AI tools are developed with the aim of preventing crime with tools such as computer vision, pattern recognition, and the use of historical data to create crime maps, locations with higher risks of offence. Whilst they may reduce on-the-fly human bias, they may automate systemic biases. For example, facial recognition techniques are less reliable for non-white individuals, specially for black women.
Historical data may reflect the over-policing certain locations whilst under-policing others. Those patterns get encoded in the algorithms, which reinforce the over- and under-policing of the same areas in the future. The abundance of data can also make postcode a proxy for ethnicity.
Technology has never been colourblind. It’s time to abolish notions of “universal” users of software. This is an overview on racial justice in tech and in AI that considers how […]Read More
This video is an in depth panel discussion of the issues uncovered in the ‘Unmasking Facial Recognition’ report from WebRootsDemocracy. This report found that facial recognition technology use is likely […]Read More
There’s software used across the country to predict future criminals. And it’s biased against blacks. This is an article detailing a software which is used to predict the likelihood of […]Read More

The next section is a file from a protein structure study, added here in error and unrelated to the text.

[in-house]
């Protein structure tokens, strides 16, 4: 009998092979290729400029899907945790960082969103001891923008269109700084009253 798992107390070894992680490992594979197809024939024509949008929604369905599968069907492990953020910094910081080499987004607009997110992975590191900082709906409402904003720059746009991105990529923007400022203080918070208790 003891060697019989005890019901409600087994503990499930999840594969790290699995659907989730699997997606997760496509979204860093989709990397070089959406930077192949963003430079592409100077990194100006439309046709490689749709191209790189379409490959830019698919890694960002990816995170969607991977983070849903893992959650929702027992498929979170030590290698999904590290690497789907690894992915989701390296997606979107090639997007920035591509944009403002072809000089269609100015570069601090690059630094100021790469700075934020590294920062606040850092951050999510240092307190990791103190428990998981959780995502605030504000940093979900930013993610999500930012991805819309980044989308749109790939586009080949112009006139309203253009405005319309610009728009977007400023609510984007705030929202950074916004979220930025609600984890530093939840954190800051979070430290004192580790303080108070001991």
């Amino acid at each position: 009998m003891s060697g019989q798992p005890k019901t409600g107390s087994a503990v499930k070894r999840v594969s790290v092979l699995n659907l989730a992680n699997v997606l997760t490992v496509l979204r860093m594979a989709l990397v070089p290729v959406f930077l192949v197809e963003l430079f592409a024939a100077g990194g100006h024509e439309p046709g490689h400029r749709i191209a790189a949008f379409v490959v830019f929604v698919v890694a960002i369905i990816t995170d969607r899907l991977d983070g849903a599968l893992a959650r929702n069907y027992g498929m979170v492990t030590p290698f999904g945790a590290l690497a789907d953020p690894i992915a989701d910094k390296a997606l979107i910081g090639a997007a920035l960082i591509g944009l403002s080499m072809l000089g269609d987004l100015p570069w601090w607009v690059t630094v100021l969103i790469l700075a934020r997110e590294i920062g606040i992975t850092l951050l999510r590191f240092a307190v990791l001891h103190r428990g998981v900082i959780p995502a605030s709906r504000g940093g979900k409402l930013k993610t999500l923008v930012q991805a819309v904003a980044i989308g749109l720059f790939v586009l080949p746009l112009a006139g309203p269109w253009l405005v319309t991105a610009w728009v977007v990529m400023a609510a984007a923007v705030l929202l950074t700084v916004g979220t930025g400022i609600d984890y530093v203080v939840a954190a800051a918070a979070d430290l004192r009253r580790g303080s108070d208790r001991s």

A New Jersey man was accused of shoplifting and trying to hit an officer with a car. He is the third known black man to be wrongfully arrested based on […]Read More
Whilst some believe AI will increase police and sentencing objectivity, others fear it will exacerbate bias. For example, the over-policing of minority communities in the past has generated a disproportionate […]Read More
In their zeal and earnest desire to protect individual privacy, policymakers run the risk of stifling innovation. The author makes the case that using facial recognition to prevent terrorism is […]Read More
The UK Court of Appeal has determined that the use of a face-recognition system by South Wales Police was “unlawful”, which could have ramifications for the widespread use of such […]Read More
UK police forces are largely adopting AI technologies, in particular facial recognition and predictive policing, without public consultation. This article alerts about UK police using facial recognition and predictive policing […]Read More